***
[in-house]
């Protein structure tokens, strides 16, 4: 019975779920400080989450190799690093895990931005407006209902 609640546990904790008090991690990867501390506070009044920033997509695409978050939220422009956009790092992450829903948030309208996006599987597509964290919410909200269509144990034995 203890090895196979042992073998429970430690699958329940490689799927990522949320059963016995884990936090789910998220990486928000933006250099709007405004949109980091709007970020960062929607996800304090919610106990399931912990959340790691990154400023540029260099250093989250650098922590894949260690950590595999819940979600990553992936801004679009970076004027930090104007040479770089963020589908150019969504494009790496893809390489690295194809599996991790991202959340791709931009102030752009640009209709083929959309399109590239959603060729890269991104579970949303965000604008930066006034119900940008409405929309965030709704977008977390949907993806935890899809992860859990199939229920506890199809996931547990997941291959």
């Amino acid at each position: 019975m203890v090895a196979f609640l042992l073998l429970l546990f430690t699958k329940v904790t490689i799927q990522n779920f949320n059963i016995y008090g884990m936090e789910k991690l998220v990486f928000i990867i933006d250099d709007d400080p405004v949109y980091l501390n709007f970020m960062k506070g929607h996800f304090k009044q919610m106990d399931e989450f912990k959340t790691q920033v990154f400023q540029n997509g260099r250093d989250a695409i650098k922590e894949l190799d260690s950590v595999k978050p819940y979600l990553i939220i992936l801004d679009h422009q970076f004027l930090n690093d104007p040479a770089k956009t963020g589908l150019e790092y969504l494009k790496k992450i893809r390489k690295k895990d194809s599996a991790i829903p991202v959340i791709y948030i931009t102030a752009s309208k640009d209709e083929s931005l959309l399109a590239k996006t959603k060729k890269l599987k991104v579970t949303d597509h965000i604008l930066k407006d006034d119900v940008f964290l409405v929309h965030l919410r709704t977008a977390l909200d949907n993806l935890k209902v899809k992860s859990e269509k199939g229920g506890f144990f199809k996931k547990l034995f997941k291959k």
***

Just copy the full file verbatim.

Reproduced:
[in-house]
């Protein structure tokens, strides 16, 4: 019975779920400080989450190799690093895990931005407006209902 609640546990904790008090991690990867501390506070009044920033997509695409978050939220422009956009790092992450829903948030309208996006599987597509964290919410909200269509144990034995 203890090895196979042992073998429970430690699958329940490689799927990522949320059963016995884990936090789910998220990486928000933006250099709007405004949109980091709007970020960062929607996800304090919610106990399931912990959340790691990154400023540029260099250093989250650098922590894949260690950590595999819940979600990553992936801004679009970076004027930090104007040479770089963020589908150019969504494009790496893809390489690295194809599996991790991202959340791709931009102030752009640009209709083929959309399109590239959603060729890269991104579970949303965000604008930066006034119900940008409405929309965030709704977008977390949907993806935890899809992860859990199939229920506890199809996931547990997941291959």
């Amino acid at each position: 019975m203890v090895a196979f609640l042992l073998l429970l546990f430690t699958k329940v904790t490689i799927q990522n779920f949320n059963i016995y008090g884990m936090e789910k991690l998220v990486f928000i990867i933006d250099d709007d400080p405004v949109y980091l501390n709007f970020m960062k506070g929607h996800f304090k009044q919610m106990d399931e989450f912990k959340t790691q920033v990154f400023q540029n997509g260099r250093d989250a695409i650098k922590e894949l190799d260690s950590v595999k978050p819940y979600l990553i939220i992936l801004d679009h422009q970076f004027l930090n690093d104007p040479a770089k956009t963020g589908l150019e790092y969504l494009k790496k992450i893809r390489k690295k895990d194809s599996a991790i829903p991202v959340i791709y948030i931009t102030a752009s309208k640009d209709e083929s931005l959309l399109a590239k996006t959603k060729k890269l599987k991104v579970t949303d597509h965000i604008l930066k407006d006034d119900v940008f964290l409405v929309h965030l919410r709704t977008a977390l909200d949907n993806l935890k209902v899809k992860s859990e269509k199939g229920g506890f144990f199809k996931k547990l034995f997941k291959k």